Category Archives: war

Run for your life: The opening scene from Diamonds in the Night

Opening scene from DIAMONDS IN THE NIGHT (1964) by Jan Němec. Cinematography by Jaroslav Kucera.

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>The audacity of what?!

>Consider this post to be like one of those emails with a subject line something like “Fwd: Fdw: Fdw: YOU MUST SEE THIS.” You know the one you think you are going to delete but then end up reading and then are glad you did.

I offer a slight warning: If you are an American – meaning a citizen of the U.S.A. (as I am) and not the many millions of others living in the Americas – don’t be put off by the fact that the video comes from the Socialism 2009 conference. I say this not merely because you shouldn’t be afraid (a tendency in this country) of political/economic ideologies that are both more democratically minded as well as more committed to social justice & equality than our own current system, but because John Pilger is one of the finest journalists in the world today and has been for many years. His take on Obama, American exceptionalism, propaganda, and current trends is wonderful and, I think, hits the nail of the head.

It is difficult for me to listen to Pilger because he describes exactly what I knew I was going to get when I voted for Obama. I voted with my pragmatist’s hat on, voting against McCain and excited to see change. But I knew in my heart I would not see real change. I knew all that was fundamentally wrong with our current military industrial system, our socioeconomic structures, and our hierarchies of power within and without the borders of this country would remain the same and probably reinforced. That is what we have in Obama, a better politician and president than we have had the previous eight years, but also the same. On the other hand I love hearing Pilger say what needs to be said and to do so in a way U.S. journalists rarely can.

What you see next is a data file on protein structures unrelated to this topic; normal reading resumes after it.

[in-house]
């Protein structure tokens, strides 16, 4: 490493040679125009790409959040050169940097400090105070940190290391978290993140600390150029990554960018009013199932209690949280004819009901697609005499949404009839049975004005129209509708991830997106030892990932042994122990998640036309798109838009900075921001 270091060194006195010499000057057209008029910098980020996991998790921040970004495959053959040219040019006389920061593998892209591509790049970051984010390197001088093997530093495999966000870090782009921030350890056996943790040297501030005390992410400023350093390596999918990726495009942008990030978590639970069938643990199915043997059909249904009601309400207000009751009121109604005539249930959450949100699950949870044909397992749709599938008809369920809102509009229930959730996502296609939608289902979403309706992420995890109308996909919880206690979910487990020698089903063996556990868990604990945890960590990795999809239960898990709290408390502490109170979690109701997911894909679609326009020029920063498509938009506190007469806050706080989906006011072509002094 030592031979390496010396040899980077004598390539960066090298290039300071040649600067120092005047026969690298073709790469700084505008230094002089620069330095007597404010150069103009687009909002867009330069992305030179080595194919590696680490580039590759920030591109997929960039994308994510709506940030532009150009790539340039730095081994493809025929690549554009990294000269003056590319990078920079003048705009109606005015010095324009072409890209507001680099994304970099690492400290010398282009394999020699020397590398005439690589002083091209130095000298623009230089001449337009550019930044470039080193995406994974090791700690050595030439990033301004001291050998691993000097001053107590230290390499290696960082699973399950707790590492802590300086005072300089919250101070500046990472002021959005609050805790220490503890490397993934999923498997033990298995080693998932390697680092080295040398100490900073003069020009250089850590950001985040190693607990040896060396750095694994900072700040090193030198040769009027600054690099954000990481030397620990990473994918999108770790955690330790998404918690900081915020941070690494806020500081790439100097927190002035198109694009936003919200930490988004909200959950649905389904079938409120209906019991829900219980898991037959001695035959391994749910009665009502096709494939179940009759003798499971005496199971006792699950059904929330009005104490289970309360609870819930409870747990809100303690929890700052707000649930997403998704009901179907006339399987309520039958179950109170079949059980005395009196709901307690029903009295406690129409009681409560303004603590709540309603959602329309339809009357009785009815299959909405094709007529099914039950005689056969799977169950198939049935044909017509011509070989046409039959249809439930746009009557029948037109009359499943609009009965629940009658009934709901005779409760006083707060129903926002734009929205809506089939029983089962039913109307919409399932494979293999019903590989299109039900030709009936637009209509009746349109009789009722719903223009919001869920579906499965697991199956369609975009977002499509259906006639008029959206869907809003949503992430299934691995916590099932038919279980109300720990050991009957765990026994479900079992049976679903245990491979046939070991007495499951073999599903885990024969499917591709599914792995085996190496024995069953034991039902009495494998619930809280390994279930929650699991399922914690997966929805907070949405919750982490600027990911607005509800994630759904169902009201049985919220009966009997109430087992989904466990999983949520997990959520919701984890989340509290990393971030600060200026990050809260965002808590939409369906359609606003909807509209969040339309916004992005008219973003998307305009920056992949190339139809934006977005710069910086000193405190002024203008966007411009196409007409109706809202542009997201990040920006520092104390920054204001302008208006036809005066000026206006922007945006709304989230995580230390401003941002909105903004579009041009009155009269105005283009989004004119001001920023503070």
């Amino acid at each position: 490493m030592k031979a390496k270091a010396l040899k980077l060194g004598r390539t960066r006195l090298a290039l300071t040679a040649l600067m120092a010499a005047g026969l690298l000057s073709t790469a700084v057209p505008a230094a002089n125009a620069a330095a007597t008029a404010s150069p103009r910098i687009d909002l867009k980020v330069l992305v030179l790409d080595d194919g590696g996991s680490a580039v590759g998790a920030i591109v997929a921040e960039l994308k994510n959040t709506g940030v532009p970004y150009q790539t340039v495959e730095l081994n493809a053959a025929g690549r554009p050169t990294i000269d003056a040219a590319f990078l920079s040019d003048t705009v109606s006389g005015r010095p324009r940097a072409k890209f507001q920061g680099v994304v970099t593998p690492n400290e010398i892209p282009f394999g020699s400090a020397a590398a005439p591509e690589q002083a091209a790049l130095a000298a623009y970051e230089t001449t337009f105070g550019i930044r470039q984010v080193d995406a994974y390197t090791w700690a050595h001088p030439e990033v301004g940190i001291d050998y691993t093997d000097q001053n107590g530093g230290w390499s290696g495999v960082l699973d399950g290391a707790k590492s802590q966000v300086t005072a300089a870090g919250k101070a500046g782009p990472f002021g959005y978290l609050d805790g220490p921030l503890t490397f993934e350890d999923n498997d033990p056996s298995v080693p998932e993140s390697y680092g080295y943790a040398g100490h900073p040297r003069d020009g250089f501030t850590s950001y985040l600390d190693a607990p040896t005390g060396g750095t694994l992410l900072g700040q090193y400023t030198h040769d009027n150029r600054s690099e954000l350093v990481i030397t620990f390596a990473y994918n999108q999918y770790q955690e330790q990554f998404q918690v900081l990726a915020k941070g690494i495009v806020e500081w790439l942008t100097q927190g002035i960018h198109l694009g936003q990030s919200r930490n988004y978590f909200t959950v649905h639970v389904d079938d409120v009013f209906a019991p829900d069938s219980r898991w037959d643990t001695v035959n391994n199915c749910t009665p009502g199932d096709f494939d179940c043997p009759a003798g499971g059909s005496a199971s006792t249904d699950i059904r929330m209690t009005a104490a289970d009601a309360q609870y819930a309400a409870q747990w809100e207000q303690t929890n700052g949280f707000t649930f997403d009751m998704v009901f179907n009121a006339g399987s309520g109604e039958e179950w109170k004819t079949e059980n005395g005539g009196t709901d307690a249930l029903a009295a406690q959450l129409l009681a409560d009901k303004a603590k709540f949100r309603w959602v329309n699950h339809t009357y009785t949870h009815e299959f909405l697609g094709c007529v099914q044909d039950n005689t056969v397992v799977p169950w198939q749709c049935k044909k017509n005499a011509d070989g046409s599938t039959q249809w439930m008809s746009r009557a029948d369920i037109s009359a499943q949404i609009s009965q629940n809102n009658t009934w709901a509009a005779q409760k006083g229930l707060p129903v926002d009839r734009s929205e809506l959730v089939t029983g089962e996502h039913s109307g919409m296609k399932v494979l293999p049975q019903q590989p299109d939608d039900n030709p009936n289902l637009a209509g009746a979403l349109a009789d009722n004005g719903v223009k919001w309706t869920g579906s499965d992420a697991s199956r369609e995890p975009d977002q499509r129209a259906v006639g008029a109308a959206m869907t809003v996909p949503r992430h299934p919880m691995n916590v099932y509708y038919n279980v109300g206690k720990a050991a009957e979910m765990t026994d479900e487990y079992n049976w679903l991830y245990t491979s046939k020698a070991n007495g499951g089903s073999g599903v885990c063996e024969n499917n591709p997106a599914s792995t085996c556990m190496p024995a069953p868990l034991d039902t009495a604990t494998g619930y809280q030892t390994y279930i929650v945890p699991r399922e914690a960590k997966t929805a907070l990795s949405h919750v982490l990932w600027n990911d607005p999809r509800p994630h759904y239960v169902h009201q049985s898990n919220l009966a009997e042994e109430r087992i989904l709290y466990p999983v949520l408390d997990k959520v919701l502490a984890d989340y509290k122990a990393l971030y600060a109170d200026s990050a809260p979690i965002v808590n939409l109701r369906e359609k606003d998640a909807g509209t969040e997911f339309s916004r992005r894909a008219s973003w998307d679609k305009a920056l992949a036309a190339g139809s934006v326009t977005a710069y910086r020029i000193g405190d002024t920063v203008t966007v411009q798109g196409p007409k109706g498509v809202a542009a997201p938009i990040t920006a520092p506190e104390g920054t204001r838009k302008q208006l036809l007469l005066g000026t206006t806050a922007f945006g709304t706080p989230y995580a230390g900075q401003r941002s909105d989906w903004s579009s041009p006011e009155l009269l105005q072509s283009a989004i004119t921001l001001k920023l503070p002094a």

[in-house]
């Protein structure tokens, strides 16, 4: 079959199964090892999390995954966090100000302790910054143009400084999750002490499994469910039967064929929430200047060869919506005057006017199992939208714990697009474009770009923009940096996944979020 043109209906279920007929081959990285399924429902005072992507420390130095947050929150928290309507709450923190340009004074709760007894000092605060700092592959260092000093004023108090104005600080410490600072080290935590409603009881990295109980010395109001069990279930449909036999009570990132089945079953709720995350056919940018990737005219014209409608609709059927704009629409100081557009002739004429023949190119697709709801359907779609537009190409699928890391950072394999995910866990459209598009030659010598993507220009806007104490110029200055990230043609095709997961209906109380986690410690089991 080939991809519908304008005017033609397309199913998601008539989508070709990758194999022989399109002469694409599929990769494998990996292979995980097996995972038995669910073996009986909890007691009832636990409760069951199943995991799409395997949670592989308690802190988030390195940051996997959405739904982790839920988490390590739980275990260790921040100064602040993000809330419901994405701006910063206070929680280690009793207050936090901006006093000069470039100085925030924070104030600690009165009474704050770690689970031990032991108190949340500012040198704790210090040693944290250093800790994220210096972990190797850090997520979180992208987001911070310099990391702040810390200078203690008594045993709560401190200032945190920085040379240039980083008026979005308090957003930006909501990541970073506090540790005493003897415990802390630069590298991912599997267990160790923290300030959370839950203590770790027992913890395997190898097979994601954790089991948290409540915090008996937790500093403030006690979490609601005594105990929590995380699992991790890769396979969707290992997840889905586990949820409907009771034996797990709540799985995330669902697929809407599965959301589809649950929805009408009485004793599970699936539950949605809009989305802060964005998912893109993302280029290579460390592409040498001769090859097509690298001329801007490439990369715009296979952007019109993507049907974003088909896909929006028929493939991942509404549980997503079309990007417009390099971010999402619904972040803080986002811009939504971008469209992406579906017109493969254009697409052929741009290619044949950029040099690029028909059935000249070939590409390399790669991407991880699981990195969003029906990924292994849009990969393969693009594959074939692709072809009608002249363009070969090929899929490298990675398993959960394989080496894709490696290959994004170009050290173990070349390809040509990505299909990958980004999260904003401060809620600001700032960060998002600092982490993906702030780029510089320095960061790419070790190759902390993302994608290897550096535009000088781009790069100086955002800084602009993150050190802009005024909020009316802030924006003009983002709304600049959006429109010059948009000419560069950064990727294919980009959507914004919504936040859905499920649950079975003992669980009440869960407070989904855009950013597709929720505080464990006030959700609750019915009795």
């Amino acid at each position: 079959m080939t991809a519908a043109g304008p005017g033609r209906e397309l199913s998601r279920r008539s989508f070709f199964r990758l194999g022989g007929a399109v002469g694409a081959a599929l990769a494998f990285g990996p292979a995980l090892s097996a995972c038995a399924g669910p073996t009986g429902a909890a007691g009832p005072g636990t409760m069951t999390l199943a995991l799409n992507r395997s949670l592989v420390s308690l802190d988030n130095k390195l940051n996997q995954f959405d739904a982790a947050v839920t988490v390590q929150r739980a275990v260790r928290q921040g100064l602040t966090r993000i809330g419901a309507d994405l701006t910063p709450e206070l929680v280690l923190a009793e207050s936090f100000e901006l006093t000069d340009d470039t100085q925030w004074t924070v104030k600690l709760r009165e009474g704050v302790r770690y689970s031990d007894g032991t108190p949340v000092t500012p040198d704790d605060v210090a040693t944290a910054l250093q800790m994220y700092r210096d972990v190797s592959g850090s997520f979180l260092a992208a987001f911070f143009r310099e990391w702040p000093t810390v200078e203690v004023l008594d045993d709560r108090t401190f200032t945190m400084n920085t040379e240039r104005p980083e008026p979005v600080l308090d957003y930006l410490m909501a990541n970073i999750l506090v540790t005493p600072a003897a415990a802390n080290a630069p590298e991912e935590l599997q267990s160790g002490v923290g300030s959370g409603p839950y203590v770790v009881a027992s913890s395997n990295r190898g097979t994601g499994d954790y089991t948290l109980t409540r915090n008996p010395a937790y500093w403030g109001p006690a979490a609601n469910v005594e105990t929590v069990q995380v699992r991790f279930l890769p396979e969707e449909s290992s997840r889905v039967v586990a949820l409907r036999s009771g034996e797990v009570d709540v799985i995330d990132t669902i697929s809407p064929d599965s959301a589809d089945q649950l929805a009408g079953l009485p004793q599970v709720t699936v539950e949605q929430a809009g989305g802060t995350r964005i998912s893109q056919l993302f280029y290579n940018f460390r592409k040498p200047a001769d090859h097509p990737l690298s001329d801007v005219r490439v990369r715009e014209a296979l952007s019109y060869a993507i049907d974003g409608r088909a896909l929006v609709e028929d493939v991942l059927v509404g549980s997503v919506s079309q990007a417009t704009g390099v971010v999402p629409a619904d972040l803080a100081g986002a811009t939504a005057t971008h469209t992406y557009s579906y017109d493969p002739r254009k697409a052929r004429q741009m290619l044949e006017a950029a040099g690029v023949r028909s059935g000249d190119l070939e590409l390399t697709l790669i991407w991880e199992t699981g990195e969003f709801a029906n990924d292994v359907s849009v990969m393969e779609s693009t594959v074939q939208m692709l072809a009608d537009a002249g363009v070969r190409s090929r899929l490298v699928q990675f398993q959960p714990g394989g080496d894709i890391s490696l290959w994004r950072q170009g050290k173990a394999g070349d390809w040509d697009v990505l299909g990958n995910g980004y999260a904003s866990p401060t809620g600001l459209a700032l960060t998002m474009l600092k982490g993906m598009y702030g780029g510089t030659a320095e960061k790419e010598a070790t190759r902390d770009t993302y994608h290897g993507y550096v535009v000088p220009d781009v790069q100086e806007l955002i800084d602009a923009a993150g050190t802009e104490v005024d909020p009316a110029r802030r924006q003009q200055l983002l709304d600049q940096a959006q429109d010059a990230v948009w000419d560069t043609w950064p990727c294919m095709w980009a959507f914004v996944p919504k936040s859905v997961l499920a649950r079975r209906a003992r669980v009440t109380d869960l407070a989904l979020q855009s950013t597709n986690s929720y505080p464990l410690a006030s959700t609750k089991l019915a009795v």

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Filed under American history, non-violence, pacifism, Politics, war

>Good Journalism

>Amy Goodman & Robert Sheer on the state of journalism and its implications:

I have become increasingly convinced that the state of mainstream journalism in the U.S. today is lousy. If we do not take the time to find and engage with good journalism, rather than merely consuming the mainstream media, then we are and will remain ignorant and potentially very foolish.

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Filed under American history, moral ambiguity, Politics, war

>Noam Chomsky: The Stony Brook Interviews Part Two

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Filed under American history, Life, non-violence, pacifism, Philosophy, Politics, religion, Socialism, war

>Noam Chomsky: The Stony Brook Interviews Part One

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Filed under American history, Life, non-violence, pacifism, Philosophy, Politics, religion, Socialism, war

The casualties of Operation Overloard

One of the truest clichés is that war is hell.


New Zealand Commandos ready to hit the beach

Today is 65 years since Operation Overlord began – also known as D-Day. This day stands as one of the great moments of triumph in the wars of good versus evil that are seared into our consciousness. I have always viewed the actions of the soldiers who landed on the beaches to be nothing short of heroic, and I still do, but I am burdened by the casualties from the event. I wrote a post recently on my attitude towards war and I must confess I have difficulties bringing together my hatred of war and my thanks for the heroes of D-Day.


British commandos in a ruined French town, Normandy.

Consider the casualties from Operation Overlord. This is taken directly from Wikipedia and it bears reading and pondering:

The cost of the Normandy campaign had been high for both sides. From D-Day to 21 August the Allies had landed 2,052,299 men in northern France. The Allies lost around 209,672 casualties from June 6 to the end of August, around 10 % of the forces landed in France. The casualties breaks down to 36,976 killed, 153,475 wounded and 19,221 missing. Split between the Army-Groups; the Anglo-Canadian Army-Group suffered 16,138 killed, 58,594 wounded and 9,093 missing for a total of 83,825 casualties. The American Army-Group suffered 20,838 killed, 94,881 wounded and 10,128 missing for a total of 125,847 casualties. To these casualties it should be added that no less then 4,101 aircrafts were lost and 16,714 airmen were killed in direct connection to Operation Overlord. Thus total Allied casualties rises to 226,386 men. 78 Free French SAS (Special Air Service) killed, 195 wounded in Brittany from 5 June to the beginning of August. For Allied tank losses there are no direct number. A fair estimate is that around 4,000 tanks were destroyed, of which 2,000 were fighting in American units.